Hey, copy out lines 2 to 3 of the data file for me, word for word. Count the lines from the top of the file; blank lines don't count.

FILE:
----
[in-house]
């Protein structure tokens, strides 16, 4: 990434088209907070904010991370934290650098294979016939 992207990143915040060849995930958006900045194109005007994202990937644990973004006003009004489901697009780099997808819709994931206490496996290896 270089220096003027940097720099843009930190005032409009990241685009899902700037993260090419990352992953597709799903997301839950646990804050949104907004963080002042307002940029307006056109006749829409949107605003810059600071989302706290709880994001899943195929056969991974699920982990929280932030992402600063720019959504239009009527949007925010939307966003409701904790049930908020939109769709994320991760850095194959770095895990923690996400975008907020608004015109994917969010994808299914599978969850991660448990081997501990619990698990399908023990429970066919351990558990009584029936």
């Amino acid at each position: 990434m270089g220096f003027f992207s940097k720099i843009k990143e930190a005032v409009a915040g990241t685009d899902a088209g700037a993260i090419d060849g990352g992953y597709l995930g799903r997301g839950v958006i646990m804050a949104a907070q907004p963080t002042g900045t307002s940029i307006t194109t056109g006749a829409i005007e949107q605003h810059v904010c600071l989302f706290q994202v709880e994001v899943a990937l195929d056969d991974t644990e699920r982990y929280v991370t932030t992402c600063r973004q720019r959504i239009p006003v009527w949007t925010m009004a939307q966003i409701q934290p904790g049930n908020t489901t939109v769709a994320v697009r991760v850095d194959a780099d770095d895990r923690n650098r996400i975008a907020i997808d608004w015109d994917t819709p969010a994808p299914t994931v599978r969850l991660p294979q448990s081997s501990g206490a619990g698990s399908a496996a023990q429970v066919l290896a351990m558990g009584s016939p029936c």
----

């Protein structure tokens, strides 16, 4: 990434088209907070904010991370934290650098294979016939 992207990143915040060849995930958006900045194109005007994202990937644990973004006003009004489901697009780099997808819709994931206490496996290896 270089220096003027940097720099843009930190005032409009990241685009899902700037993260090419990352992953597709799903997301839950646990804050949104907004963080002042307002940029307006056109006749829409949107605003810059600071989302706290709880994001899943195929056969991974699920982990929280932030992402600063720019959504239009009527949007925010939307966003409701904790049930908020939109769709994320991760850095194959770095895990923690996400975008907020608004015109994917969010994808299914599978969850991660448990081997501990619990698990399908023990429970066919351990558990009584029936």
């Amino acid at each position: 990434m270089g220096f003027f992207s940097k720099i843009k990143e930190a005032v409009a915040g990241t685009d899902a088209g700037a993260i090419d060849g990352g992953y597709l995930g799903r997301g839950v958006i646990m804050a949104a907070q907004p963080t002042g900045t307002s940029i307006t194109t056109g006749a829409i005007e949107q605003h810059v904010c600071l989302f706290q994202v709880e994001v899943a990937l195929d056969d991974t644990e699920r982990y929280v991370t932030t992402c600063r973004q720019r959504i239009p006003v009527w949007t925010m009004a939307q966003i409701q934290p904790g049930n908020t489901t939109v769709a994320v697009r991760v850095d194959a780099d770095d895990r923690n650098r996400i975008a907020i997808d608004w015109d994917t819709p969010a994808p299914t994931v599978r969850l991660p294979q448990s081997s501990g206490a619990g698990s399908a496996a023990q429970v066919l290896a351990m558990g009584s016939p029936c």